Investing

Investing Idea - Dividend Growth

  • Last Updated:
  • Nov 19th, 2020 5:54 pm
Deal Addict
Aug 17, 2008
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freilona wrote: That’s what I thought (and called to confirm before buying BAM and MG) - but nope, only US stocks and ETFs dividends remain in USD, TSX stocks USD dividends are converted to CAD at Questrade (I had a thread about it some years ago here..) Upd. Unless it’s an interlisted TSX stock purchased in USD.

Upd2. Found the thread: questrade-usd-dividends-1810917/2/ - with the post from Questrade support guy who used to hang out here:
FYI: You should always look up each specific companies USD dividend distribution policy. They set the policy and guidelines for their distributions, not the brokers.

BAM: https://bam.brookfield.com/stock-and-di ... on-history

"Registered shareholders who are Canadian residents receive their dividends in the Cdn dollar equivalent, unless they request to receive dividends in U.S. dollars."

MG: No such wording nor policy whatsoever. You should be paid in USD.
https://www.magna.com/company/investors ... /dividends

If you cannot get satisfaction with Questrade, write the Transfer Agent and cc: the corporate Investor Relations department. Spell out precisely what you want to do, in what type of account and who your broker is. Be prepared to have information at hand should they need more details like who you contacted at your broker. Names, departments, times and dates.

Corporations are responsive to broad investor questions that can effect their investor base.

Re: HAL. With such low daily liquidity, you are going to have impact costs should you try to move in or out of the ETF. No opinion otherwise. GL
Jr. Member
Mar 20, 2018
180 posts
111 upvotes
freilona wrote: I know this thread is about individual stocks, but my most recent experience makes me even more anxious about stock picking, so looking at dividend ETFs again. Passive ones are about the same (holdings & performance wise), and not sure if Horizons Active Cdn Dividend ETF (HAL) is worth the extra MER (it held up a bit better than say VDY, but still worse than the TSX Composite index)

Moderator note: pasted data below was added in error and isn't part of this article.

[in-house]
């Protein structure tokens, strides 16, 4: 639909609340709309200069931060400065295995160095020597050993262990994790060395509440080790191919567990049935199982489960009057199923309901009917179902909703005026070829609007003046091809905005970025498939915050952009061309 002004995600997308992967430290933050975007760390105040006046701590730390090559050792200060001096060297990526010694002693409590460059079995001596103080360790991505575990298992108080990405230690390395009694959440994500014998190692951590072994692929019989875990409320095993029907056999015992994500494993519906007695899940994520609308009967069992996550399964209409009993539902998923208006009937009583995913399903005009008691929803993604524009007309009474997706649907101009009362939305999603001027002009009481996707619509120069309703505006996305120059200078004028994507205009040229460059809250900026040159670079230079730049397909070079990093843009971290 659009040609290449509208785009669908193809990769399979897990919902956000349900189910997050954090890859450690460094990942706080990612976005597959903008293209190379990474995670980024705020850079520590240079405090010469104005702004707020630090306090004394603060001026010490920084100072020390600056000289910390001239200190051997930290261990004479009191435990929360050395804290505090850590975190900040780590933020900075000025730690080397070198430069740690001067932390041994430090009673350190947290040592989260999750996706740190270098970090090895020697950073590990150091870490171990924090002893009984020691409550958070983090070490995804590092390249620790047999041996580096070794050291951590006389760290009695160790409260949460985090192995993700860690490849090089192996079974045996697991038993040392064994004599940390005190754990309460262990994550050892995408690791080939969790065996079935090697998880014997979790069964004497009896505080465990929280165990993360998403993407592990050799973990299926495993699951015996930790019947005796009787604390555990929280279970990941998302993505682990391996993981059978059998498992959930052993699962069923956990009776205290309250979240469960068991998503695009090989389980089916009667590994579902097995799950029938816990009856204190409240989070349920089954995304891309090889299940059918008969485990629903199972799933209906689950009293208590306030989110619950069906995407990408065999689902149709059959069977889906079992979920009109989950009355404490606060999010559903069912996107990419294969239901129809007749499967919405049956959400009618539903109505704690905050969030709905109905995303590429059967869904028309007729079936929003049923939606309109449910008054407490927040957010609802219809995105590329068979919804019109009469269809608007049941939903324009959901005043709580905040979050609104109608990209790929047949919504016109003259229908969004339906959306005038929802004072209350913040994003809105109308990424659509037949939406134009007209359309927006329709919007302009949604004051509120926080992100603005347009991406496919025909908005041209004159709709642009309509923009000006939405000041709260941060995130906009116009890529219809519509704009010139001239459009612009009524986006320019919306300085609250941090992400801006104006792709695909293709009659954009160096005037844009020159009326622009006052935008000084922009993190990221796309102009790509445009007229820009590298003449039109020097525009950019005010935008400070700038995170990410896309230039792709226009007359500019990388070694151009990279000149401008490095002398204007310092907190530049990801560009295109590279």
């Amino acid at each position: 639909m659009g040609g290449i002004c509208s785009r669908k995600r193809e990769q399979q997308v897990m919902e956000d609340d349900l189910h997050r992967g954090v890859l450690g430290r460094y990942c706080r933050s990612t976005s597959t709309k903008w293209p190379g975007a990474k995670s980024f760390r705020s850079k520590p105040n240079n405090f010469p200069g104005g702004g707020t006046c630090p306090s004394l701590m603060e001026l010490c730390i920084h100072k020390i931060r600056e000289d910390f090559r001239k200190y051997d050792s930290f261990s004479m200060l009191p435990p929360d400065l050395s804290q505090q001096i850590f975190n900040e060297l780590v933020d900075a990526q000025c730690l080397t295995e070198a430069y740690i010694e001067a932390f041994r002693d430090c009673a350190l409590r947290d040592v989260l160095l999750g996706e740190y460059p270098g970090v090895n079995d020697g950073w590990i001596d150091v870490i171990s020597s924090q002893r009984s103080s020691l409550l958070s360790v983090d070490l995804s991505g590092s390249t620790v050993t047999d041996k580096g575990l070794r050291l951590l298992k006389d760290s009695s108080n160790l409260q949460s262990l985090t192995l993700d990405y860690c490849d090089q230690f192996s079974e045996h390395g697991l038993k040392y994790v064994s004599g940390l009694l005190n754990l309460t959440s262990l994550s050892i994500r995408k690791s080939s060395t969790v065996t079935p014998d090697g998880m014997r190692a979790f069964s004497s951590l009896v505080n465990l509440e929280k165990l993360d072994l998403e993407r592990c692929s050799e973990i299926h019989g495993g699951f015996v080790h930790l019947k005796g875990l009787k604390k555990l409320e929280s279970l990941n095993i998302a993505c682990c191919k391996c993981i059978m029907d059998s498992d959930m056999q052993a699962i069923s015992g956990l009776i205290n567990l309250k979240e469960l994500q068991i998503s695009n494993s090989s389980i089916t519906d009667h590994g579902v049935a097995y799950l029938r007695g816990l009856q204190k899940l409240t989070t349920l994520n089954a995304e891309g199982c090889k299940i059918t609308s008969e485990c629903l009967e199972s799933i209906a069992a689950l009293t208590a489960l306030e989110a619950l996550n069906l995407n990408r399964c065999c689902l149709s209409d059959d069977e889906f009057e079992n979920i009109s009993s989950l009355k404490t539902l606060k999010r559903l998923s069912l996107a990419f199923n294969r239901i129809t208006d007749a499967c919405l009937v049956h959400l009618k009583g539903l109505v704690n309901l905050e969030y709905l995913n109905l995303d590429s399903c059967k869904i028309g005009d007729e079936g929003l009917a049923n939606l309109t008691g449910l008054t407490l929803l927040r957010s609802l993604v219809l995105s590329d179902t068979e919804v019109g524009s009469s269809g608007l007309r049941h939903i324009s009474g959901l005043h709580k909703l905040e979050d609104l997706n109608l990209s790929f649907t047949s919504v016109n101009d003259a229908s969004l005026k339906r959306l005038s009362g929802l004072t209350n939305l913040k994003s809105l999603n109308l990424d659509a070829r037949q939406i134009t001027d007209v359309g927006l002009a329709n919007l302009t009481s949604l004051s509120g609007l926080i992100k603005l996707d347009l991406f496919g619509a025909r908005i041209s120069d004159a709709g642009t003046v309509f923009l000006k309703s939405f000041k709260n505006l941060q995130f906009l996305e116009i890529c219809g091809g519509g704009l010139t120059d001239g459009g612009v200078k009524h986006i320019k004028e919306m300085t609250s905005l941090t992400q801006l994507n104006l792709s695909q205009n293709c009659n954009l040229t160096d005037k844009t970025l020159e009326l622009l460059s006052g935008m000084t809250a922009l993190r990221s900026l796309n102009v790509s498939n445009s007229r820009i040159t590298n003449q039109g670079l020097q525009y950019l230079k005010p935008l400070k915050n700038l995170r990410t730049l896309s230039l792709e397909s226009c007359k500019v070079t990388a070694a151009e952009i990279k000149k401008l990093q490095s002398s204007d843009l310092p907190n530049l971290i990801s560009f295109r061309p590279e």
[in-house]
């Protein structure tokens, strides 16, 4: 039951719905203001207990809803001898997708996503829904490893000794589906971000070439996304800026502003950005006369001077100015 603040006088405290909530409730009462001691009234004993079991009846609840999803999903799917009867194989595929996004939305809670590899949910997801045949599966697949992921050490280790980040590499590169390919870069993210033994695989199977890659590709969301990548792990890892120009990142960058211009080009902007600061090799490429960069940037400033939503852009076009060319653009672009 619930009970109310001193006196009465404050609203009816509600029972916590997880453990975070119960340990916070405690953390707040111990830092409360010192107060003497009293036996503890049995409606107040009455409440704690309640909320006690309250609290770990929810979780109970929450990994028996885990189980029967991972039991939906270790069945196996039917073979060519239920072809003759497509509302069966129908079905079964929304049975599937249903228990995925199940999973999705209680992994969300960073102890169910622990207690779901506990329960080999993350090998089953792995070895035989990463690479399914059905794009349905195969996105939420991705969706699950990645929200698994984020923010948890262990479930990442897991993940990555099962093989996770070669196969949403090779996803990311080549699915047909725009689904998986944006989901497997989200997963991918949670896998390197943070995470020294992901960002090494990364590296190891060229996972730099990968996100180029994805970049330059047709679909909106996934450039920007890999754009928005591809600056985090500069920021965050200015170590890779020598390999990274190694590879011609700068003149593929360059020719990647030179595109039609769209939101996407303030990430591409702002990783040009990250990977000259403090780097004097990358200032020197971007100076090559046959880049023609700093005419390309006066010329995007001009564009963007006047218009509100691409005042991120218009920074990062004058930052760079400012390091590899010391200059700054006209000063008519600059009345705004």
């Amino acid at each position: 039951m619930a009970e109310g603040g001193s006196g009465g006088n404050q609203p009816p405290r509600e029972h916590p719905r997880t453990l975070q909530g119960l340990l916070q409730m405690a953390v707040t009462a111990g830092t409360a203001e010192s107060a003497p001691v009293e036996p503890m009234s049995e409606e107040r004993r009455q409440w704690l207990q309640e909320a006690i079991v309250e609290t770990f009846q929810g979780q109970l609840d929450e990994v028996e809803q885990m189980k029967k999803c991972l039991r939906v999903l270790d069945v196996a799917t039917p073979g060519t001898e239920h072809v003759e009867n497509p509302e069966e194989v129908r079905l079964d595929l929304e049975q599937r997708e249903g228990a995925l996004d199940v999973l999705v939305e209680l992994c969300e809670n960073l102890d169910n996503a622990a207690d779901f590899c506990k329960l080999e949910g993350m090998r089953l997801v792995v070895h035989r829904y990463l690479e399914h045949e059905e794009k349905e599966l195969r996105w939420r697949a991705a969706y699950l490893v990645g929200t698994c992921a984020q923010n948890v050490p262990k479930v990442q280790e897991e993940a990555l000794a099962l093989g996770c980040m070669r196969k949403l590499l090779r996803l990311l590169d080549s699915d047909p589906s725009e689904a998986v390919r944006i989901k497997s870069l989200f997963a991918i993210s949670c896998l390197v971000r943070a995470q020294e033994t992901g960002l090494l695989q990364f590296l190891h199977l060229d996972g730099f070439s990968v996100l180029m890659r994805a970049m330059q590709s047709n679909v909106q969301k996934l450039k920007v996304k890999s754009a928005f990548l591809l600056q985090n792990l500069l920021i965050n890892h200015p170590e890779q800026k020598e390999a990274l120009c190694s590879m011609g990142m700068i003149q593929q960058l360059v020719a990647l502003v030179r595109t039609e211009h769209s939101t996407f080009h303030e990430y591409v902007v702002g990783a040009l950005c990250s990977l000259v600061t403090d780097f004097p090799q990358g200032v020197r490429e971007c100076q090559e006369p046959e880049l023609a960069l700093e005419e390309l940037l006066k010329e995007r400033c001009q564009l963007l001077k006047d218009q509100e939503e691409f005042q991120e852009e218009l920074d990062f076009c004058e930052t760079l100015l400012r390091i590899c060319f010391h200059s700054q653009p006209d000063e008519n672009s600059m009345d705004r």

Anyways, wondering if anybody holds it - or what do you guys think about its current holdings (in comparison to “the usual suspects”? Personally, looking at dividend cuts so far I think I’d take ETF with less energy exposure and smaller yield. But maybe dividend indexes will start removing those companies, too, so just need to wait for passive dividend ETFs to rebalance?..)

HAL Top 25 Holdings

Symbol Name % Weight Price % Chg

ENGH.TO Enghouse Systems Ltd 4.99% 57.64 +1.87%
ENB.TO Enbridge Inc 4.88% 44.84 +1.43%
OTEX.TO Open Text Corp 4.54% 56.17 +0.30%
CSU.TO Constellation Software Inc 4.46% 1550.45 +1.45%
BIP.UN.TO Brookfield Infrastructure Partners LP 4.43% 56.18 -0.20%
RY.TO Royal Bank of Canada 4.24% 91.65 -0.65%
BCE.TO BCE Inc 3.99% 56.92 +1.02%
BMO.TO Bank of Montreal 3.75% 69.62 -1.64%
TD.TO The Toronto-Dominion Bank 3.66% 60.74 -3.13%
T.TO TELUS Corp 3.55% 23.65 +1.20%
CPX.TO Capital Power Corp 3.32% 27.04 +2.04%
WSP.TO WSP Global Inc 3.23% 88.52 -0.06%
RCI.B.TO Rogers Communications Inc Class B 3.19% 57.57 +0.12%
BAM.A.TO Brookfield Asset Management Inc Class A 3.10% 44.10 -0.54%
GEI.TO Gibson Energy Inc 2.96% 21.35 +0.00%
AQN.TO Algonquin Power & Utilities Corp 2.90% 19.28 +1.58%
CNR.TO Canadian National Railway Co 2.73% 119.90 +1.09%
SMU.UN.TO Summit Industrial Income REIT 2.59% 10.34 +0.24%
KL.TO Kirkland Lake Gold Ltd 2.58% 51.66 -0.12%
FTS.TO Fortis Inc 2.46% 53.30 +2.40%
IFC.TO Intact Financial Corp 2.38% 132.46 +3.89%
AEM.TO Agnico Eagle Mines Ltd 2.34% 86.90 -0.03%
MRU.TO Metro Inc 2.27% 56.55 +1.54%
BYD.TO Boyd Group Services Inc Ordinary Shares 2.25% 200.00 -1.41%
INE.TO Innergex Renewable Energy Inc 2.24% 18.63 +1.91%
As of April 30, 2020

TIA!
This is an actively managed fund, and its holdings are not static. Current selection looks solid to me. Its share in financials is a bit high to my taste.

Why are you interested in a dividend ETF in the first place? What is your goal? Are you OK paying 0.67% as MER? It looks like a small number, but it is not that small if you have a sizebale amount of cash to deploy (more than 100k).